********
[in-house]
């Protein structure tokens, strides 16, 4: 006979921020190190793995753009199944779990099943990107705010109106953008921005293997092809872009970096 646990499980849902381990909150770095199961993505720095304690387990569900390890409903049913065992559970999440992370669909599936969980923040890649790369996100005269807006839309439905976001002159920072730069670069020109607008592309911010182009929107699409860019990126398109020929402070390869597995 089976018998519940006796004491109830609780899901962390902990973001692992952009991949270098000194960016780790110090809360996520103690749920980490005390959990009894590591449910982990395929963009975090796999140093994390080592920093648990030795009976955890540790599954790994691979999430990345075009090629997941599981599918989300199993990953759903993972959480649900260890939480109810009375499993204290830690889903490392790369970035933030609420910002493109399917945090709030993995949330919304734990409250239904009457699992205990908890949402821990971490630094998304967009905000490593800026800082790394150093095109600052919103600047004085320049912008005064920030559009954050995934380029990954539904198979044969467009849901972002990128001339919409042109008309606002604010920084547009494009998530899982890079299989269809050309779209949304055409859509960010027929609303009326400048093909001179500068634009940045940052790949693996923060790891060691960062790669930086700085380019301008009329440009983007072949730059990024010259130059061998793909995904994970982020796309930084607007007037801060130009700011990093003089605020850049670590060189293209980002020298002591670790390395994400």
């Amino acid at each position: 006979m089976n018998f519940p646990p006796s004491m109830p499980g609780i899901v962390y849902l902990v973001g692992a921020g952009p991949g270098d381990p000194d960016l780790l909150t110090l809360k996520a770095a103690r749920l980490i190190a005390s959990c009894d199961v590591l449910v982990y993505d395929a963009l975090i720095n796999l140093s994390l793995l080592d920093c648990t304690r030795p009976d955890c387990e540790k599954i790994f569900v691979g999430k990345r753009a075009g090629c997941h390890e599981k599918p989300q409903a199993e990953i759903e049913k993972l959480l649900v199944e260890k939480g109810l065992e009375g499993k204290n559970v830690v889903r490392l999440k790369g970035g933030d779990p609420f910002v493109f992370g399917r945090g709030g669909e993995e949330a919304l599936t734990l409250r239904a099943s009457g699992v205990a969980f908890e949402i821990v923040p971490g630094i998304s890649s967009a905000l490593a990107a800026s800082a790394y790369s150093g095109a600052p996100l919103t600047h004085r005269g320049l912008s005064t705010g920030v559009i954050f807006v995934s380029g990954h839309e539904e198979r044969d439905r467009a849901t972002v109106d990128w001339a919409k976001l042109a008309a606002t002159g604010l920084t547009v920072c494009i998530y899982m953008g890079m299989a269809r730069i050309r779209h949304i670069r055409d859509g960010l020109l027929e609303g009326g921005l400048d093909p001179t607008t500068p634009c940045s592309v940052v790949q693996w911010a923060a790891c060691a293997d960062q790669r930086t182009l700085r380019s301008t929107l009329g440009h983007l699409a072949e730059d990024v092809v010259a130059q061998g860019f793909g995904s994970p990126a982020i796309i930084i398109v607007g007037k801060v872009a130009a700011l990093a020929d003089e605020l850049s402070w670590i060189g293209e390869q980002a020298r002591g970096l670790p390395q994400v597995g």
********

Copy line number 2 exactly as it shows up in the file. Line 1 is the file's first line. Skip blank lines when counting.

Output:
């Protein structure tokens, strides 16, 4: 006979921020190190793995753009199944779990099943990107705010109106953008921005293997092809872009970096 646990499980849902381990909150770095199961993505720095304690387990569900390890409903049913065992559970999440992370669909599936969980923040890649790369996100005269807006839309439905976001002159920072730069670069020109607008592309911010182009929107699409860019990126398109020929402070390869597995 089976018998519940006796004491109830609780899901962390902990973001692992952009991949270098000194960016780790110090809360996520103690749920980490005390959990009894590591449910982990395929963009975090796999140093994390080592920093648990030795009976955890540790599954790994691979999430990345075009090629997941599981599918989300199993990953759903993972959480649900260890939480109810009375499993204290830690889903490392790369970035933030609420910002493109399917945090709030993995949330919304734990409250239904009457699992205990908890949402821990971490630094998304967009905000490593800026800082790394150093095109600052919103600047004085320049912008005064920030559009954050995934380029990954539904198979044969467009849901972002990128001339919409042109008309606002604010920084547009494009998530899982890079299989269809050309779209949304055409859509960010027929609303009326400048093909001179500068634009940045940052790949693996923060790891060691960062790669930086700085380019301008009329440009983007072949730059990024010259130059061998793909995904994970982020796309930084607007007037801060130009700011990093003089605020850049670590060189293209980002020298002591670790390395994400």